On October 16, 2013 George spoke on the subject, “Clumsy Coagulation Communication, Let’s Blame the Lab” in Seattle, Washington. One issue we discussed was confusing coagulation test names, and we talked about the kinds of erroneous orders that are generated. Here is a follow-up to the presentation, a brief list of confusing names with an explanation for each. This list may be incomplete, please comment with some test ordering and naming problems you have seen. Geo.
Nov 15 2013
Comments (6)Coagulation Factors
I have a new one for you; a clinician recently wanted a plat
I have a new one for you; a clinician recently wanted a platelet function screen, was told to order a PFA-100, ended up writing an order for a PSA-100, which was booked in as a PSA, and then automatically cancelled by the Lab Information system because it was on a female patient and the system only accepts PSA testing for males. Meanwhile in the lab we were still waiting for that PFA-100 to come down. Eventually we checked the system and rescued the sample. Yes, it was a blue top and had not been spun.
I have actually had someone confuse a Protein S with a Sickl
I have actually had someone confuse a Protein S with a Sickledex test. From George: Thanks, Dave, I never thought of this one.
No matter what our “clumsy communication” problems are, I wi
No matter what our “clumsy communication” problems are, I will take them over the constant barrage of name changes that microbiology goes through any day of the week. :~}. From George: Thanks, Herb, you’ve made me feel much better!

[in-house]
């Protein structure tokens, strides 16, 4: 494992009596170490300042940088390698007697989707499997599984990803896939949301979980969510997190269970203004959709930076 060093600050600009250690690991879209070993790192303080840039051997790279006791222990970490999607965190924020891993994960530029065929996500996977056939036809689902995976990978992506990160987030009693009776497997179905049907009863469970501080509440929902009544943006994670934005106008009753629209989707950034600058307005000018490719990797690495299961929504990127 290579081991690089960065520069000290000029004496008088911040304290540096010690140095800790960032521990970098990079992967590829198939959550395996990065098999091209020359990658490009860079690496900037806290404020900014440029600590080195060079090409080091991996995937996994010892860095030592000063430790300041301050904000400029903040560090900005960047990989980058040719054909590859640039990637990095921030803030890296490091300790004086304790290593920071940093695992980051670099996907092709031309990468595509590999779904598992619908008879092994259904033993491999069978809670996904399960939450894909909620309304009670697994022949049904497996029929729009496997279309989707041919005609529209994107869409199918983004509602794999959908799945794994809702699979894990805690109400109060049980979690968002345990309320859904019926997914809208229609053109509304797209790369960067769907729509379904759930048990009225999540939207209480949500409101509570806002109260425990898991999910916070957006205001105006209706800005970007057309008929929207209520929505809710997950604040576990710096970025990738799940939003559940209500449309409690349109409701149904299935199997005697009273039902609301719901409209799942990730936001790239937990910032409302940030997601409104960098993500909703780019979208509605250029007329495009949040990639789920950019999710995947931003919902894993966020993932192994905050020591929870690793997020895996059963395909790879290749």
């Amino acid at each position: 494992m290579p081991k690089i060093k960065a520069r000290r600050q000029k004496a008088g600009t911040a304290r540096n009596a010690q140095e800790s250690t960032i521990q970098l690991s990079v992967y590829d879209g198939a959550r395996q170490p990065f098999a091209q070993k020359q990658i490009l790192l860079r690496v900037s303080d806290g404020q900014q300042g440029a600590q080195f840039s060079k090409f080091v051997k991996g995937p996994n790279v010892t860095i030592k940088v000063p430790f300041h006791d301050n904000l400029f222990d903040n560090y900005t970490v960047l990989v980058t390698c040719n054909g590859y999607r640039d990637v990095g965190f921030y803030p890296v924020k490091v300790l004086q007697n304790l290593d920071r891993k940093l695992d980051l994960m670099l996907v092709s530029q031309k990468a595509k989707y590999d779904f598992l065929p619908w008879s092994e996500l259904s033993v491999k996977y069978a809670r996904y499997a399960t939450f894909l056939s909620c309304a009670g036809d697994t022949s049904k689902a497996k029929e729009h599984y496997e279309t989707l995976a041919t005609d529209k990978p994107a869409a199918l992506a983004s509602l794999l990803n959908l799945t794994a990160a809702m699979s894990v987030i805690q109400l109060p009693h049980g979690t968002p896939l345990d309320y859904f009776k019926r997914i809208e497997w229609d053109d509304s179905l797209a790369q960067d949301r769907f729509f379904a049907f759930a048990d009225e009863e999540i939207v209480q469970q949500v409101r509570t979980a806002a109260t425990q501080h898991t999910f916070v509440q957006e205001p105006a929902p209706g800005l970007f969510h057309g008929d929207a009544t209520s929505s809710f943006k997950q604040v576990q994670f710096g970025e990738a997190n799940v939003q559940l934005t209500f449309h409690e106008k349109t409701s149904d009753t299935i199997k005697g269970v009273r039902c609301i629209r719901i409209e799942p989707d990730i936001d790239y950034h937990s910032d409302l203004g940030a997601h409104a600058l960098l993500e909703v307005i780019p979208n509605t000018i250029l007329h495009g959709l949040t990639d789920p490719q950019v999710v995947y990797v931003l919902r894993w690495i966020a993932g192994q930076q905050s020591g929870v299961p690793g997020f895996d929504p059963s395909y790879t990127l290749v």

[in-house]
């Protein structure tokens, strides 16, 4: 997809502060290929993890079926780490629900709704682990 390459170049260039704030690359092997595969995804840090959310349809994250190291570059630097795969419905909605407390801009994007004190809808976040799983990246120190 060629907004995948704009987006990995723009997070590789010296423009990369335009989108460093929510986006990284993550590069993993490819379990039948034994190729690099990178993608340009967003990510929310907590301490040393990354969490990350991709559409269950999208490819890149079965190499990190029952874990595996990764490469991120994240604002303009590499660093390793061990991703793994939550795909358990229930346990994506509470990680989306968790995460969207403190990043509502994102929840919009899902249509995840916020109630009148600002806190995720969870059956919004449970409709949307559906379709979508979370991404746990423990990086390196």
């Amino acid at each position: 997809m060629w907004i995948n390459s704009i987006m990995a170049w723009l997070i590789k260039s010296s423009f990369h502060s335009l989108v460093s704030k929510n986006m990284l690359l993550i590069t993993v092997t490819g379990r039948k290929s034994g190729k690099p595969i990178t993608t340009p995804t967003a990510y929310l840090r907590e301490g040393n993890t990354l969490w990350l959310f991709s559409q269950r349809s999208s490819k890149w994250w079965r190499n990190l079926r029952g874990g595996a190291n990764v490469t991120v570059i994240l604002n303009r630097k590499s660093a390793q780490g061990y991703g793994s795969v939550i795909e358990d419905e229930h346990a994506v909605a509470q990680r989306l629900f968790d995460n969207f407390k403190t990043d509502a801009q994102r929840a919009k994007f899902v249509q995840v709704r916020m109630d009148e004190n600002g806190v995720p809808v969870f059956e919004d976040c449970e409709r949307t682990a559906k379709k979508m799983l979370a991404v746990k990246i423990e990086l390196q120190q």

One other mixup – which I have only heard of on one occasion
One other mixup – which I have only heard of on one occasion – is a patient who had both a Protein C and a Protein S collected….however the physician had ordered a “C & S” – a “culture and sensitivity”!!
(thought you might need a chuckle 😉
From George: Another one I could have never predicted!
Thank you, Scott, I hadn’t thought of this, but physicians a
Thank you, Scott, I hadn’t thought of this, but physicians and nurses often think of lupus anticoagulant as a test for lupus erythematosus, and why not, given the name.
I do not see the infamous “Lupus test” in here anywhere. Th
I do not see the infamous “Lupus test” in here anywhere. This is a common clarification we make for students, as even our veteran techs carelessly refer to it around the lab as a “Lupus test”.
The actual acronym we use here is LTAG for Lupus Type Anti-Globulin. I have also heard it referred to as a Lupus type anti-coagulant. Of course, it is neither a test for lupus erythematosus or causes “anticoagulation” in vivo.